Museum

HOME > Museum > Collection > Contemporary Japanese Art

Contemporary Japanese Art

In the contemporary era, Japanese artists have continued to pursue their own unique modes of expression, in parallel with but distinct from the art movements that have emerged internationally. In discarding the old artistic conventions that had lost their luster in the changing times, these artists have been involved in a process of exploring anew what art is and also what the human being is in the contemporary world.

Tadaaki Kuwayama (1932-) is an artist who moved to New York from Japan in 1958 and has made that city the center of his activities ever since. He has consistently created works composed of a number of monochromatic color fields in a style that reduced the expressive elements to an absolute minimum and diligently eliminated the unnecessary in pursuit of a world of unprecedented purity and simplicity only possible in a work of art. In Untitled (Metallic Colors), the canvases that compose the work are sprayed uniformly with acrylic pigments mixed with aluminum powder, leaving no trace of brush strokes or other work of the hand usually produced in the creation of a work of art.


Tadaaki Kuwayama, Untitled (Metallic colors), 1971, 305.0 x 357.0cm

Born in Gyeongsangnam-do Korea and based in Japan for most of his creative career, Lee U-Fan(1936-)is an artist who has sought to connect directly to the substance of the world by creating works rooted in the relationship between the human being, the things of the world and the spaces in which they coexist, rather than creating works that attempt to duplicate some preconceived state of completion. The work From Line in the Kawamura collection is composed solely of the most basic element of painting: the line. In Lee’s own words, "The product of each single stroke of the brush must correspond to a living, breathing thing." His is a creative process in which the relationship born at the moment of contact between the brush and the painting surface expands to define a unique consciousness and worldview.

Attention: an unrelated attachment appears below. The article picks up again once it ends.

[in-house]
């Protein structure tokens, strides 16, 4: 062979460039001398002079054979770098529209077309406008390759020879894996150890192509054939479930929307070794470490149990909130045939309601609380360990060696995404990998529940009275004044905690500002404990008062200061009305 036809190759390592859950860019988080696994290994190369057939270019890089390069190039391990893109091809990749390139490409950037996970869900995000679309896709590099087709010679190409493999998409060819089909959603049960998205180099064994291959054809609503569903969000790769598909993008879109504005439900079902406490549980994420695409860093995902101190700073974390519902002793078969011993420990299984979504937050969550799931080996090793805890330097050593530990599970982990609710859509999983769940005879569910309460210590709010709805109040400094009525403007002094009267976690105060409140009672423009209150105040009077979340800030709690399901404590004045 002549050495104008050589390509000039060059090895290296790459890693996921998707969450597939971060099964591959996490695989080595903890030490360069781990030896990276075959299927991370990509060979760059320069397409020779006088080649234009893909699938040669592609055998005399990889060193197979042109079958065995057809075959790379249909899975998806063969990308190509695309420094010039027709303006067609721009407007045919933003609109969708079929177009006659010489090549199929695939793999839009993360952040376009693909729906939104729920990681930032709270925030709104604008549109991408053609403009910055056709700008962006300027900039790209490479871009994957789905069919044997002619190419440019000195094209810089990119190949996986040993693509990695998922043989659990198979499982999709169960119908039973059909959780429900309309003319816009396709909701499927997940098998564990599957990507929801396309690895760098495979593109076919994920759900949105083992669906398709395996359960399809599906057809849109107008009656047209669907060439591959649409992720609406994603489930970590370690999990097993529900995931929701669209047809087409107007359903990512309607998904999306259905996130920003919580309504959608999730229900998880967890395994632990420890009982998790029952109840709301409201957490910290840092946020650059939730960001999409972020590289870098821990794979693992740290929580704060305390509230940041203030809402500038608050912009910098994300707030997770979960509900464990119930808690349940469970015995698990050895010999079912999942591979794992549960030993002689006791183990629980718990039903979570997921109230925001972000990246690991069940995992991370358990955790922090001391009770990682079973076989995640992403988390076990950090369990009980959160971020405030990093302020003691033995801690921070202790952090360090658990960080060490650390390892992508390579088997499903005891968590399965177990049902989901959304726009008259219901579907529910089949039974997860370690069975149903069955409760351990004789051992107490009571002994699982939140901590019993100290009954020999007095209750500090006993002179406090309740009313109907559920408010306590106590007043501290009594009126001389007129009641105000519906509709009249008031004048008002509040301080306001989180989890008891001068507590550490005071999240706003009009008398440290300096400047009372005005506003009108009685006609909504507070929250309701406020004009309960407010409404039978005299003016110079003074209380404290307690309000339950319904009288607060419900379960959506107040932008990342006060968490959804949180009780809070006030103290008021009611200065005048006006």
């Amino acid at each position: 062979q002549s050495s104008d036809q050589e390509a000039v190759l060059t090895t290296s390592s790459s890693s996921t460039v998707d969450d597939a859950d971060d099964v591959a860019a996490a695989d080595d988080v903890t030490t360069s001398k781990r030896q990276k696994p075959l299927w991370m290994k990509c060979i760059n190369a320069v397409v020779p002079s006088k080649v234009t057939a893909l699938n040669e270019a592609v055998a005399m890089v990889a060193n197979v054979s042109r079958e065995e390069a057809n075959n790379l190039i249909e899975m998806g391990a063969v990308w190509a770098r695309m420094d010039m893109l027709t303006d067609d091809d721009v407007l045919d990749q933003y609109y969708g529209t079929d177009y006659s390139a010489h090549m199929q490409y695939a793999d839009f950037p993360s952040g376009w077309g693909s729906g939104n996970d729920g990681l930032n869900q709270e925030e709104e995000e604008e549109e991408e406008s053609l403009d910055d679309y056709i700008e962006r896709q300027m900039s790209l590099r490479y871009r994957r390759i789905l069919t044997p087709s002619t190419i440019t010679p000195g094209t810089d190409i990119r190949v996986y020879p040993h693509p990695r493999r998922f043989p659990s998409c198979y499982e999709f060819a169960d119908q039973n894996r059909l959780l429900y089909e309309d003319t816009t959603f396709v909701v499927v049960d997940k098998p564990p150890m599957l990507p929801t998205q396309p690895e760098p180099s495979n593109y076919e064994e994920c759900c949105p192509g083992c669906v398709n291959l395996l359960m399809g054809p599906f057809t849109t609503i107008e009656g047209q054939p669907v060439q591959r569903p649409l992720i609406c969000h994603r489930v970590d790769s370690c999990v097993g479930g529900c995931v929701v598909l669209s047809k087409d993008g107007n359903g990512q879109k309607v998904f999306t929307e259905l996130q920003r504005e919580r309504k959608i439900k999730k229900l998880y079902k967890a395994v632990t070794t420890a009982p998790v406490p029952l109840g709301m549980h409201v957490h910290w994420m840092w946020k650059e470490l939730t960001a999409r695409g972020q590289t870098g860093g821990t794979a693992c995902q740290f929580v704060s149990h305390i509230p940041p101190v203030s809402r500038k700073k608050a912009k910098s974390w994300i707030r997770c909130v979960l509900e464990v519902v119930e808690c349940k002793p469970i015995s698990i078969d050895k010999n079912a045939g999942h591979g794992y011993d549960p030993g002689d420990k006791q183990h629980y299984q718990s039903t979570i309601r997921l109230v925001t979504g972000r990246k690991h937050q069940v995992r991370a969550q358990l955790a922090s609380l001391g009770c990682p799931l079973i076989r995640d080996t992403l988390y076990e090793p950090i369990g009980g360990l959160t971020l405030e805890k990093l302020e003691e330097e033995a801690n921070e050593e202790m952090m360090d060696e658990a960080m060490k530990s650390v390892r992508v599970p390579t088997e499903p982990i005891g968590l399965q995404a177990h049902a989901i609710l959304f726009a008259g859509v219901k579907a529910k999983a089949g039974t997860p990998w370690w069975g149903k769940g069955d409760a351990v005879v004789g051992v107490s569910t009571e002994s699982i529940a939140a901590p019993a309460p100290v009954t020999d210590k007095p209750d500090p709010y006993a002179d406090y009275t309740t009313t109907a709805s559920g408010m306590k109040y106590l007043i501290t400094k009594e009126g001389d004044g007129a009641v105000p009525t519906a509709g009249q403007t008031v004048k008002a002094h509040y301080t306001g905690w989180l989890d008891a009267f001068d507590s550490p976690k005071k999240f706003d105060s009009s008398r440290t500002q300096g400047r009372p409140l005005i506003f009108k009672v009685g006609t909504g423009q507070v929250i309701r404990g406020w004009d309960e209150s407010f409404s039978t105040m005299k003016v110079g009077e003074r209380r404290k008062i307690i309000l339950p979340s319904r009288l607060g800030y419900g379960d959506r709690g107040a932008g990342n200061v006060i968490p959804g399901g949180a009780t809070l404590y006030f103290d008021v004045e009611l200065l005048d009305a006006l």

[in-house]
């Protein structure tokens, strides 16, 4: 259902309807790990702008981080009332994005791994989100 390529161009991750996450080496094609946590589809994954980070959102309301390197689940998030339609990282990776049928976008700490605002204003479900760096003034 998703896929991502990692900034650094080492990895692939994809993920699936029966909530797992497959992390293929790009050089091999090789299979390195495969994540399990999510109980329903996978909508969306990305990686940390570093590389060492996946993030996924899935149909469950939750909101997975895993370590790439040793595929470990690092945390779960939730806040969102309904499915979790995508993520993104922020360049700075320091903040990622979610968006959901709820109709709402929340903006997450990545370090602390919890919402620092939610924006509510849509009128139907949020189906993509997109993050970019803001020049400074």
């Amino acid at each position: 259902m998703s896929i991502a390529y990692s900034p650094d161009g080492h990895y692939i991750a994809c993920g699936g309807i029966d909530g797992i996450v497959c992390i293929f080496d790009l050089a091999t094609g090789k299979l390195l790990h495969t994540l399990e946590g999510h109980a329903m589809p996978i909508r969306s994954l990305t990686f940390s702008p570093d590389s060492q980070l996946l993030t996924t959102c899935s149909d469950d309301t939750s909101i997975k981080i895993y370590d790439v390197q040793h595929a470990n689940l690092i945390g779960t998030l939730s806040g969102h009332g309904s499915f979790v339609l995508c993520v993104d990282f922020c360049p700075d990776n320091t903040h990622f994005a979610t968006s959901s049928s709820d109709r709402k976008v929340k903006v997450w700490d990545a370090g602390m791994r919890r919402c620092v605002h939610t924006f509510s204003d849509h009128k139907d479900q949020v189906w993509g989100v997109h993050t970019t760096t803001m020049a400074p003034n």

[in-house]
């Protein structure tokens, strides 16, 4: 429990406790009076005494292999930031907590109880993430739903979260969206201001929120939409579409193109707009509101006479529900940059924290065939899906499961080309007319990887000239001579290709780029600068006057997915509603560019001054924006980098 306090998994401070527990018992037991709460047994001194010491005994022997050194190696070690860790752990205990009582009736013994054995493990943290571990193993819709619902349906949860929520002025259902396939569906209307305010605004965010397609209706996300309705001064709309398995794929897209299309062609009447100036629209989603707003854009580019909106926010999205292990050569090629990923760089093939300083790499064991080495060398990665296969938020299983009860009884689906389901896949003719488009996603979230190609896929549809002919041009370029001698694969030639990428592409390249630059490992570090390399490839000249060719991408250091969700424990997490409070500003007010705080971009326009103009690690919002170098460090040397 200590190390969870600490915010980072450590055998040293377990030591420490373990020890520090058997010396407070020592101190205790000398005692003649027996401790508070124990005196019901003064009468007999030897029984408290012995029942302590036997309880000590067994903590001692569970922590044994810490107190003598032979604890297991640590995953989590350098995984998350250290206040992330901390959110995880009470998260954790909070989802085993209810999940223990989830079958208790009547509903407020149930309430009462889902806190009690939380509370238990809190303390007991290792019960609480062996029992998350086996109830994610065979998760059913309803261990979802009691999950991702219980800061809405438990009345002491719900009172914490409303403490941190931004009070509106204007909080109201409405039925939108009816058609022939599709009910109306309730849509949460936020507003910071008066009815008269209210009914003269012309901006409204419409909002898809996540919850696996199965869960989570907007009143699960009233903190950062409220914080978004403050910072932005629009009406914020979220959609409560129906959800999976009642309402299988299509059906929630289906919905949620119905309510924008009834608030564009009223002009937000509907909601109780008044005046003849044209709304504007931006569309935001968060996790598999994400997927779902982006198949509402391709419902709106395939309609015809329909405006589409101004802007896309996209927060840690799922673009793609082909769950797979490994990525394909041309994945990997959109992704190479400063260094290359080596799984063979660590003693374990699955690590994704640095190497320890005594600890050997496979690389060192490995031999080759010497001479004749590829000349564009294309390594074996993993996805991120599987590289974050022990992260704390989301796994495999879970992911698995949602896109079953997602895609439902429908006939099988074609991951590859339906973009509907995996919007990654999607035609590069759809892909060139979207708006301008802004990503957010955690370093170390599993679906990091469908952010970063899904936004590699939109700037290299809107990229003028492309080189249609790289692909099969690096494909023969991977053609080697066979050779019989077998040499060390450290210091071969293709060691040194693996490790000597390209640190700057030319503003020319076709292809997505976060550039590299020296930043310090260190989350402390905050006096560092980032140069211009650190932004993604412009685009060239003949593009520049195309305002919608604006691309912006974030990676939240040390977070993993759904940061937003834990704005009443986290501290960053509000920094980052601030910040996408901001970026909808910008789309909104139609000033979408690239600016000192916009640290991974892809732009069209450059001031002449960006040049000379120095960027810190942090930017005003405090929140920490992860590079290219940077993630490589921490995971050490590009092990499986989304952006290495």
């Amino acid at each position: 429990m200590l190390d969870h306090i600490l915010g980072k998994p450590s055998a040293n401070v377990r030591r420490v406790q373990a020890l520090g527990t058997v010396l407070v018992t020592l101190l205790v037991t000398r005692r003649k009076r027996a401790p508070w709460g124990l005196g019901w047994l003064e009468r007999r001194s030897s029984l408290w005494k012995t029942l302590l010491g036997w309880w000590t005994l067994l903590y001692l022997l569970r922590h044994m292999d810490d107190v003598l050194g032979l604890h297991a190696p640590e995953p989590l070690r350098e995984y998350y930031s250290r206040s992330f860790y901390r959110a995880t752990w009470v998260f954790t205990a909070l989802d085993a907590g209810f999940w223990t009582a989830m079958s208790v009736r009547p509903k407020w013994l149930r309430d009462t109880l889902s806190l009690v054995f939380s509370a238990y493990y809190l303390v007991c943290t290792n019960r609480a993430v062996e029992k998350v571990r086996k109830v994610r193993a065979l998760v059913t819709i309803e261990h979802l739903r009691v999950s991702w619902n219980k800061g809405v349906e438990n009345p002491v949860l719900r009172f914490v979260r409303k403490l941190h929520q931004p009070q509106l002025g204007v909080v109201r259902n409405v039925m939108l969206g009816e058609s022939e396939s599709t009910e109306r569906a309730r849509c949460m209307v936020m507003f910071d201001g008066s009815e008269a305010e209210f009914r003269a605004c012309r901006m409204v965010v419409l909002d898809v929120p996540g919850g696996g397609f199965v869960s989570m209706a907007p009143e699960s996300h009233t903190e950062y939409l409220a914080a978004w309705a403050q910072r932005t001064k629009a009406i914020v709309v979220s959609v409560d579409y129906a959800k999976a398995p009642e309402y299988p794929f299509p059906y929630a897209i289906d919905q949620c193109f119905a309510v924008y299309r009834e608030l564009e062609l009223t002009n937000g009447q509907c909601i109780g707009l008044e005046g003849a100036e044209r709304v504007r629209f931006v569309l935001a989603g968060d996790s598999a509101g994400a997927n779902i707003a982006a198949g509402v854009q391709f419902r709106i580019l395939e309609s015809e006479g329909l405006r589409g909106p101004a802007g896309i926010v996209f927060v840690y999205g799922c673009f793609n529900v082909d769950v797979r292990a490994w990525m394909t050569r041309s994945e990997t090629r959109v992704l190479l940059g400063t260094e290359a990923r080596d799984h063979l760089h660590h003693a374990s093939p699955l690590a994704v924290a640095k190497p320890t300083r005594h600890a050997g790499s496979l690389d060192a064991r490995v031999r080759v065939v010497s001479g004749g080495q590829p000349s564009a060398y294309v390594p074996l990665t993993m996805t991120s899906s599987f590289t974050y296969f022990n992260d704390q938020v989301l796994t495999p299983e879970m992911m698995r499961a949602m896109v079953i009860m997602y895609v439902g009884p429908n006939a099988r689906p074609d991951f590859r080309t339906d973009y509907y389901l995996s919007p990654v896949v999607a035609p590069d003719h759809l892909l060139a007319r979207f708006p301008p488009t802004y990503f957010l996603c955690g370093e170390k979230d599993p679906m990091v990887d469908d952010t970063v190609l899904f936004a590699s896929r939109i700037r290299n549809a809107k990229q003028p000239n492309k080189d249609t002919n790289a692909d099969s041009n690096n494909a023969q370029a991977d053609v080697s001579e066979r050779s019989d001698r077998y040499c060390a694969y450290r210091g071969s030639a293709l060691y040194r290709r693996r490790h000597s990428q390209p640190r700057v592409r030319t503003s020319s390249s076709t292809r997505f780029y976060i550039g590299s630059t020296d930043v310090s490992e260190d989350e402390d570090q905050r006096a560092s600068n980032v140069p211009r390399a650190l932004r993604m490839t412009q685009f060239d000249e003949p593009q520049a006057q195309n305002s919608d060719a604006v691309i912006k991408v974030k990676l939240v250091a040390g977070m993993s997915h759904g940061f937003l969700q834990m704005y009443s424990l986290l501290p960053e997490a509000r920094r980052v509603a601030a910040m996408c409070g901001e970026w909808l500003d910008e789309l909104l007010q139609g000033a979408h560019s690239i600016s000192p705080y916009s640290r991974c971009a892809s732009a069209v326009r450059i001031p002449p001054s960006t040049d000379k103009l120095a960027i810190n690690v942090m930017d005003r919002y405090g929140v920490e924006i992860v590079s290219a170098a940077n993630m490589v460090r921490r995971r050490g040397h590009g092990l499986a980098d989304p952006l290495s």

Lee U-Fan, From Line, 1983, 218.0 x 291.0cm

Isamu Wakabayashi (1936-2003) is an artist who created sculptures primarily of steel in his pursuit of space and time as it appears at the boundaries between humanity and the natural or material world. In his Oscillating Scale works, the artist represents the line of sight between the viewer and the object with bar-shaped forms constructed to serve as shaku or "scales" to measure the fluctuating space between person and object when the person tries to perceive and understand the object. The four Oscillating Scale constructions that make up this important work represent Wakabayashi’s decisive point of conclusion in his artistic quest.


Isamu Wakabayashi
Oscillating Scale I, 1979, 20.5 x 34.7 x 149.5cm
Oscillating Scale II, 1979, 34.6 x 54.6 x 163.5cm
Oscillating Scale III, 1979, 19.7 x 28.8 x 181.6cm
Oscillating Scale IV, 1979, 18.8 x 19.7 x 186.2cm

Other Works in the Collection

  • Shuzo Takiguchi, Décalcomanie, 1962
  • Yoshishige Saito, Work, 1963
  • Natsuyuki Nakanishi, R・R・W-Four Beginnings III, 2002
  • Shusaku Arakawa, Landscape, 1967
  • Museum